Friday, 19 September 2008

Top Five Political Movies

With the forthcoming release of W., the biopic of outgoing American president, dubya, and Frost/Nixon, which depicts the famous, highly controversial interviews conducted with the disgraced former US leader, it looks like Hollywood is going all political and gearing itself up for the forthcoming elections.

Having a penchant for going a bit Ben Elton myself, I thought I'd get in a bit of politics, and give you a rundown of my Top 5 Political movies, in no particular order......

1. All The Presidents Men (1976): The definitive movie about US politics, and the perfect companion piece to Frost/Nixon. Robert Redford and Dustin Hoffman shine in the real-life story of 2 investigative reporters working on the Washington Post, who uncover a scandal involving President Nixon's re-election campaign, or Watergate, as it became known. The work of the journalists ultimately contributed to the impeachment of the President, and the film won several academy awards. Top Trivia: The makers initially tried to film the movie in the actual Washington Post newsroom, but it proved impossible, as the real-life employees tried to "act", some even disappearing off to the gents to apply make-up!

2. Scandal (1989): Telling the story of John Profumo (played by the least likely ladies man, Ian McKellen), the British Cabinet Minister who in 1963 had an affair with showgirl Christine Keeler (played by the rather lovely Joanne Whalley), who was also romantically involved with a known Russian spy. The Minister then lied about the relationship on being questioned in Parliament, and the affair ultimately contributed to the collapse of Harold MacMillan's Conservative government. Top Trivia: There were complaints that some extras can be seen having unsimulated sex during an orgy scene, which turned out to be the result of an unfocussed candlestick. The film was however still re-edited to obtain an R certificate in the US.

3. Dave (1993): Not the Freeview channel for endless Top Gear repeats, but an early nineties comedy starring Kevin Klein as a lookalike of the corrupt incumbent president, and who steps in at the behest of a manipulative Whitehouse insider when the real leader suffers a stroke. The "what if" scenario paves the way for comedy moments, and well-intentioned liberal stuff about how a regular citizen untainted by the Washington machine can do the right thing. Top Trivia: Several fictionalised broadcasts from actual US TV shows were recorded for the film, including Tonight Show starring Jay Leno, and Larry King Live, where Oliver Stone sends up himself by suggesting a conspiracy theory which, it turns out, reflects the unlikely events of the movie.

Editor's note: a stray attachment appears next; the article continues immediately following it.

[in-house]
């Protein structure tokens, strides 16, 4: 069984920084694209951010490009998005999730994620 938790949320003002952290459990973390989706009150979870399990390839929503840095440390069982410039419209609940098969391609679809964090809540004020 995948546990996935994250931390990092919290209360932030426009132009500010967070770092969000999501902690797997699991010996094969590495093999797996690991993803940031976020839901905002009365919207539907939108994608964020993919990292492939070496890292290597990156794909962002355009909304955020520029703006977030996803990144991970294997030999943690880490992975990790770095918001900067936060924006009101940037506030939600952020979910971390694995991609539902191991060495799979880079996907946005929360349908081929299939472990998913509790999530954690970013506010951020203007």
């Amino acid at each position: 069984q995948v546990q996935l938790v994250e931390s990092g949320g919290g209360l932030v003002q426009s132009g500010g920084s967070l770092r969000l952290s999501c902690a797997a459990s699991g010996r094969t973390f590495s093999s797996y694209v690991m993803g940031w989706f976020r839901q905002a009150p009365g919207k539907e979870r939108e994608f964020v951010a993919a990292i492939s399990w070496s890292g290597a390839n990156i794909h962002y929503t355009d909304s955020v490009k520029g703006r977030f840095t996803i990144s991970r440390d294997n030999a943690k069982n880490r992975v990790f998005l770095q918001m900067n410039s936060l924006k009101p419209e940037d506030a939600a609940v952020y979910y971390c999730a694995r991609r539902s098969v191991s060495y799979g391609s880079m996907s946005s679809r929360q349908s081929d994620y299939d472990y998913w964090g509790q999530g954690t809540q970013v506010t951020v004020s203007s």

4. JFK (1991): Talking of conspiracies, movies and Oliver Stone, another early nineties gem detailing the events surround the death of 35th US President (and Marilyn Monroe conquest) John Franklin Kennedy. Kevin Costner plays a District Attorney helping the government investigation, uncovers the inevitable covering up of a conspiracy which allegedly goes to the highest echeons of power. Top Trivia: The film caused such a public outcry upon it's release, that it lead to the opening of the "Assassination Records Review Board", a government body which worked for 6 years collating documents and conducting interviews relating to the death of the much-loved President in order to ensure there was no cover-up.

5 The Manchurian Candidate (1962) A Cold War political thriller starring Frank Sinatra, and a young Angela Lansbury, the idea of the story is that the son of a prominent right-wing politician has been brainwashed in order to instigate an International Communist Conspiracy, using false memories. Far superior to the 2004 remake, the film has a rare 100% rating on film site Rotten Tomatoes. Top Trivia: Hollywood rumours suggest that Sinatra had the film withdrawn from circulation following the JFK assassination.

No comments: